WHAT A WAY TO TREAT SERVICE AND LOYALTY
Fijian-born soldier Isimeli Baleiwai fights to stay in
his two children, aged three and six
A Fijian man who served in the
British Army for 13 years is fighting to stay in the UK after being told he must
leave the country by 9 August.
Isimeli Baleiwai served in Afghanistan and Iraq, before leaving the Army in
June. He is married to a UK national.
But disciplinary action for a 2010 fight with a colleague means he is
considered to have a criminal record.
The Border Agency said applications for settlement by ex-forces personnel
were considered the same way as all others.
"This involves consideration of a range of factors including unspent
convictions, whether passed by military courts or resulting from police
involvement," a spokesperson said in a statement.
Lance Corporal Baleiwai - known as "Bale" - was born in Fiji but told the
BBC's Angus Crawford he now considered the UK his home. He is married to Kim - a
British national with whom he has two children, aged three and six.
The 32-year-old applied for British citizenship in March 2012 because he
planned to leave the Army. He left voluntarily on 15 June after 13 years'
Foreign and Commonwealth soldiers can apply for Indefinite Leave to Remain
after four years' service, and citizenship after five.
L/Cpl Baleiwai served in Bosnia, Northern Ireland, Iraq twice and once in
In 2011, his commanding officer said his performance was "of an exceptionally
high standard". L/Cpl Baleiwai was rated "an excellent junior NCO [non
commissioned officer]" who was "always leading from the front". "He is
charismatic, selfless and well-liked," the officer said.
I wasn't good enough to be a citizen of this country and
yet throughout those 13 years I've paid my taxes, I've served Queen and country
and I felt betrayed at this point”
But on 28 June 2012, L/Cpl Baleiwai heard that he had
been refused citizenship and would also be refused Indefinite Leave to Remain
because he had what the UK Border Agency (UKBA) classed as a criminal conviction
so was not of "good character". On 12 July he was informed by letter that he
must leave the country by 9 August.
L/Cpl Baleiwai said he had returned from Afghanistan "a mess", suffering from
flashbacks and drinking heavily.
"To me, there was nothing wrong - I was normal. But now that we've had time
to look back, everything was going wrong. The drinking was getting out of hand;
I was getting in a mess that I was struggling to get out of." L/Cpl Baleiwai
said that he then ended up brawling with his colleague.
Under changes in 2010 to the Rehabilitation of Offenders Act 1974,
disciplinary offences and crimes under military law automatically carry over
into civilian life. However, our correspondent said many disciplinary offences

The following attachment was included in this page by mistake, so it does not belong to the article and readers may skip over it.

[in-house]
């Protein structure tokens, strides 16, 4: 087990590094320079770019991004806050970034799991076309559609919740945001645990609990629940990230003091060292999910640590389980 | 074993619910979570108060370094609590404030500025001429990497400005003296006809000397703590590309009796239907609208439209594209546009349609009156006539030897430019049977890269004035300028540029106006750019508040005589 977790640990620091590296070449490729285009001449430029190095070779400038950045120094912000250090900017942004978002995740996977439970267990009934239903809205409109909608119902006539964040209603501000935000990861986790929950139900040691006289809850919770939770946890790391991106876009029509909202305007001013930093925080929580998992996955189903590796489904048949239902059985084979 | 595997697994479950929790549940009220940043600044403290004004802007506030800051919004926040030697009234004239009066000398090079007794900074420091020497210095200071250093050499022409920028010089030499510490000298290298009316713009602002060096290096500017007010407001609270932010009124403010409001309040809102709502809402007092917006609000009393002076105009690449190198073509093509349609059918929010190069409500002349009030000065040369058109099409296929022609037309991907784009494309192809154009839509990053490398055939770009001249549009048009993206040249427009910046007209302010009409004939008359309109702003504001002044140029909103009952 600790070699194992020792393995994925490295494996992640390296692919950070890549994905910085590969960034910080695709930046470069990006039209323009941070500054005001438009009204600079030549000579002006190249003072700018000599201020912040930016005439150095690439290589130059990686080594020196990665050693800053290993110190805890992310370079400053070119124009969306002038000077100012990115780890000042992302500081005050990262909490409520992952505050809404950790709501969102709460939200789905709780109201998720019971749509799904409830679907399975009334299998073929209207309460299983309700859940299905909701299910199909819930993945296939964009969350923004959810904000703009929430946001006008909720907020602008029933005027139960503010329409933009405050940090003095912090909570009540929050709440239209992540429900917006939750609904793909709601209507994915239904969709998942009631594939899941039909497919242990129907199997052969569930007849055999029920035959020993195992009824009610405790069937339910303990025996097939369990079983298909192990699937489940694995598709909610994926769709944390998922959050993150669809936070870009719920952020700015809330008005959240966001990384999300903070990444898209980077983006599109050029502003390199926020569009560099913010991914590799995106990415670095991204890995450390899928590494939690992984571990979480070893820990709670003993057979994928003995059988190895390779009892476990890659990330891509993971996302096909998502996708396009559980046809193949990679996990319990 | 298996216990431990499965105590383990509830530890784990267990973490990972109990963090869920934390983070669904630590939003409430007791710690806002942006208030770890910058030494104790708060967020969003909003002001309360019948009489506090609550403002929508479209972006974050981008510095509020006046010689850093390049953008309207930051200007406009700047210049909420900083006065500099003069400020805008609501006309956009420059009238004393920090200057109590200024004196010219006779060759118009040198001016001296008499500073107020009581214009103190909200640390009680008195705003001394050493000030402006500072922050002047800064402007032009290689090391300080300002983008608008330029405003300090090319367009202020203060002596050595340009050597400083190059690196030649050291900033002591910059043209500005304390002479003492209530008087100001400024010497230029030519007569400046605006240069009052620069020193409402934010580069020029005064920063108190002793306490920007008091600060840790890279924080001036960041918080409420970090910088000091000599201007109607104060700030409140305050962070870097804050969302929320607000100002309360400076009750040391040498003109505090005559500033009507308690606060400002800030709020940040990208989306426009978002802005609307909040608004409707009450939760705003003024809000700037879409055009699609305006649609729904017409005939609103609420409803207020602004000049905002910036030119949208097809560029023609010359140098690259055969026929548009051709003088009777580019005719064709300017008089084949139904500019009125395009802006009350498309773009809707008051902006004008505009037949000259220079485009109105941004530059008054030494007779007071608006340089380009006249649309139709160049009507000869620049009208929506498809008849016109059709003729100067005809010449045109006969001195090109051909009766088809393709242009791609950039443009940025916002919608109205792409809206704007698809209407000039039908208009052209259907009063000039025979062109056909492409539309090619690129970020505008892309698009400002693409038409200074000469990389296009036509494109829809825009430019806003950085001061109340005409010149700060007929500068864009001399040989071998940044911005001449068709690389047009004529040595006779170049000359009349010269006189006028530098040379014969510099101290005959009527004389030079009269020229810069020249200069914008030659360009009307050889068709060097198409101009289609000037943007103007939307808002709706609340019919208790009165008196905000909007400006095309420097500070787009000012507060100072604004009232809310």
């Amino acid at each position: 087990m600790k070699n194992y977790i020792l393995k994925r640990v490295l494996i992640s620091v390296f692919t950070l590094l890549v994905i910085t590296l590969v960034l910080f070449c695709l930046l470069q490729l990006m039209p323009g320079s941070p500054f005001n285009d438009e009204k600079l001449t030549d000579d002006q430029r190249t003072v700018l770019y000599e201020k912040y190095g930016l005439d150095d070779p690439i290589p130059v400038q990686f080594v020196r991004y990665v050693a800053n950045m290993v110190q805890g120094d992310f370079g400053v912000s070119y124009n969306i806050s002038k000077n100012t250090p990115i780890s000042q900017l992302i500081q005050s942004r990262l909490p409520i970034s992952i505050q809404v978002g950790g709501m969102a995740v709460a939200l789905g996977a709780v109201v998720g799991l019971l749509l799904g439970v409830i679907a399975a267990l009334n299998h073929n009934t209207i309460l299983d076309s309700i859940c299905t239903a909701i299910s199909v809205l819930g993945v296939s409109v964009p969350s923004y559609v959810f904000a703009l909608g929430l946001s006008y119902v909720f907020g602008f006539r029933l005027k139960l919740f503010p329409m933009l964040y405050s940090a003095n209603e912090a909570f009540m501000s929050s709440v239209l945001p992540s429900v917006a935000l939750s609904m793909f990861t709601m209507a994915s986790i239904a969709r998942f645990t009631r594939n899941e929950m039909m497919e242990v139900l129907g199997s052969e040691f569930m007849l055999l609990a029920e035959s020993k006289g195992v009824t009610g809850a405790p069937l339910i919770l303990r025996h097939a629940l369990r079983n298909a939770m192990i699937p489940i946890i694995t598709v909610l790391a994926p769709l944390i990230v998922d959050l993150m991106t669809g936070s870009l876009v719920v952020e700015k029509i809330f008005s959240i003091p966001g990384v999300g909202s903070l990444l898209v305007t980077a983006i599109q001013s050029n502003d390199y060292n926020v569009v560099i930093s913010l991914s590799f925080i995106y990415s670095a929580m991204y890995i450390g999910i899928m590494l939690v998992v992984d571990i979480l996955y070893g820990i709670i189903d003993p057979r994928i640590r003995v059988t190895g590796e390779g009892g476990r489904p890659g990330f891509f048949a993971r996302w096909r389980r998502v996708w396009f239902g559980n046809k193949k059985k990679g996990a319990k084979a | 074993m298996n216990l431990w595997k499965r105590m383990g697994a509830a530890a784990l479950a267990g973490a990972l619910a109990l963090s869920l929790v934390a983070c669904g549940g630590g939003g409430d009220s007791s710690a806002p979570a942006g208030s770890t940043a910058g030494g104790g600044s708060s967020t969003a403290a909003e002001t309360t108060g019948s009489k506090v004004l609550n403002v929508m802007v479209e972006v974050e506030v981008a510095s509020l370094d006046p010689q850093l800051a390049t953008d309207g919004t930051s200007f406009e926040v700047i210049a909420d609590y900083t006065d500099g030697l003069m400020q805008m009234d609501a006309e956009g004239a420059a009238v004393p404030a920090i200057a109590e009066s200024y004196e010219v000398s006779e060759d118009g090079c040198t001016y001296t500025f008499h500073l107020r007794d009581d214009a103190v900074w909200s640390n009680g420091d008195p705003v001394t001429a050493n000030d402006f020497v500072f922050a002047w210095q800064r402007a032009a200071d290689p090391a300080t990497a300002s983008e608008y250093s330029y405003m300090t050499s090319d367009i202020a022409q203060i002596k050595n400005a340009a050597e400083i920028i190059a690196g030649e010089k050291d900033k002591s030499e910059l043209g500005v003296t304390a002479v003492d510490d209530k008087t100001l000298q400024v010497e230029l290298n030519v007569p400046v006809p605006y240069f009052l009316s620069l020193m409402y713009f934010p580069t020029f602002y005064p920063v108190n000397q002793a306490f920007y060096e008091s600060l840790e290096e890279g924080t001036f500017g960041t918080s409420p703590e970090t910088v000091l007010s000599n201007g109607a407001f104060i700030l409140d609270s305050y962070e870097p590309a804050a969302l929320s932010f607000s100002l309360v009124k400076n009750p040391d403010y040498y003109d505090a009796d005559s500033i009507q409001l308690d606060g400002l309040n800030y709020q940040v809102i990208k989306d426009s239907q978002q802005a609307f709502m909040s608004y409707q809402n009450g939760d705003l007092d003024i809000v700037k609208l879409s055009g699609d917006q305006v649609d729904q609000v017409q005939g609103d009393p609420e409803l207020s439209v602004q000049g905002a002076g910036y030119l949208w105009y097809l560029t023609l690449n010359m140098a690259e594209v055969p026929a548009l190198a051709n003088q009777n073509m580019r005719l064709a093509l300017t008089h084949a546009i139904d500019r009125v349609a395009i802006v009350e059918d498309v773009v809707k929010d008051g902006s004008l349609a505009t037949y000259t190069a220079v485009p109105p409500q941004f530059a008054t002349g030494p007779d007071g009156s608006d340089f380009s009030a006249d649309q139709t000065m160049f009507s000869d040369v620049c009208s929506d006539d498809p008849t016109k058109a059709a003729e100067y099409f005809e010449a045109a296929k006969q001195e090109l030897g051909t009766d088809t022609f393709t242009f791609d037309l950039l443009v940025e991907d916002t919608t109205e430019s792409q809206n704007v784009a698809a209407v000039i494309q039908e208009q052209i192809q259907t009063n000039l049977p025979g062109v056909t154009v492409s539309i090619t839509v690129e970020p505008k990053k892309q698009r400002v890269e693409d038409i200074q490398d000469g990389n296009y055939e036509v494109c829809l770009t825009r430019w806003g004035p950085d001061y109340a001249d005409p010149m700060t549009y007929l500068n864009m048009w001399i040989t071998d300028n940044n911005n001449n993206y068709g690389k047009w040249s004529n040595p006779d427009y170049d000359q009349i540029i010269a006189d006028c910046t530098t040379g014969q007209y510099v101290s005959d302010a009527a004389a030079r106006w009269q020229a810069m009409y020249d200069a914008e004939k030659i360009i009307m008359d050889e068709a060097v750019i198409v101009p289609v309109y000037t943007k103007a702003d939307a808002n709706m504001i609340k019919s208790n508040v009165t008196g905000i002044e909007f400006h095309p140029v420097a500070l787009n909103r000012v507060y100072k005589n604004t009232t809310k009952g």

in the military would not be offences in civilian life and the military process
lacked some of the checks and balances of civilian courts.
L/Cpl Baleiwai said that his fight lasted less than a minute and his
colleague suffered a broken filling. He pleaded guilty at the subsequent
disciplinary hearing before his commanding officer and was fined £1,000. He said
he had been offered a solicitor but waived his right because he just "wanted the
case to go away".
"To me as far as I understood it, that was it - that was the end of it," he
said. However, the incident is now preventing him from staying with his family
L/Cpl Baleiwai said that soldiers coming back from combat zones were likely
to be emotionally damaged as a result of serving Britain, and that the UKBA
should make allowances when considering their applications.
tours in Iraq, as well as serving in Afghanistan and Bosnia
"We're not going to be coming back of sound mind and good character because
of what we've been through - the trauma we've been through," he said. "People
who are making these rules, passing those laws, they don't understand what that
L/Cpl Baleiwai and his wife have written to their MP, the Home Office, Number
10, the Ministry of Defence, the Labour Party and former head of the Army Lord
Dannatt to try to get permission for him to stay. So far, they have had no
"I was proud to have served in the Army and for that 13 years service I was
seen as a British soldier but to the UK Border Agency, as soon as that uniform
comes off I'm no longer a British soldier, but just a foreign Commonwealth
person trying to reside in the UK," he said.
"But at this point I had a British family, I had a British wife - two kids
that are British - and I'd been given this letter saying that I wasn't good
enough. I wasn't good enough to be a citizen of this country and yet throughout
those 13 years I've paid my taxes, I've served Queen and country and I felt
Mrs Baleiwai said that the support the couple had received had reminded her
of why she was "proud to be British" but that what had happened to her husband
made her "feel ashamed".
"I want to fight this for my husband and my family because I believe it's
wrong - I've believe it's incompetent of the government to make these
decisions," she said.
Veterans Aid chief executive Dr Hugh Milroy said it seemed "completely
incredible" that L/Cpl Baleiwai was being barred from the UK because of his
"This is so minuscule as an incident, but the implications are massive," he
said. "This should have been done and dusted and gone."
The UKBA ( UK boarder agency) is a farce,and our government an even bigger one,
led by the nose by it's EU puppet masters it lacks the guts to ignore the courts and deport scum like Abu Quatada,wanted in his own country Jordan on terrorist charges
he is once again walking the streets here,living on benefits and has had the audacity to demand a bigger house for him and his family paid for by the taxpayer!!
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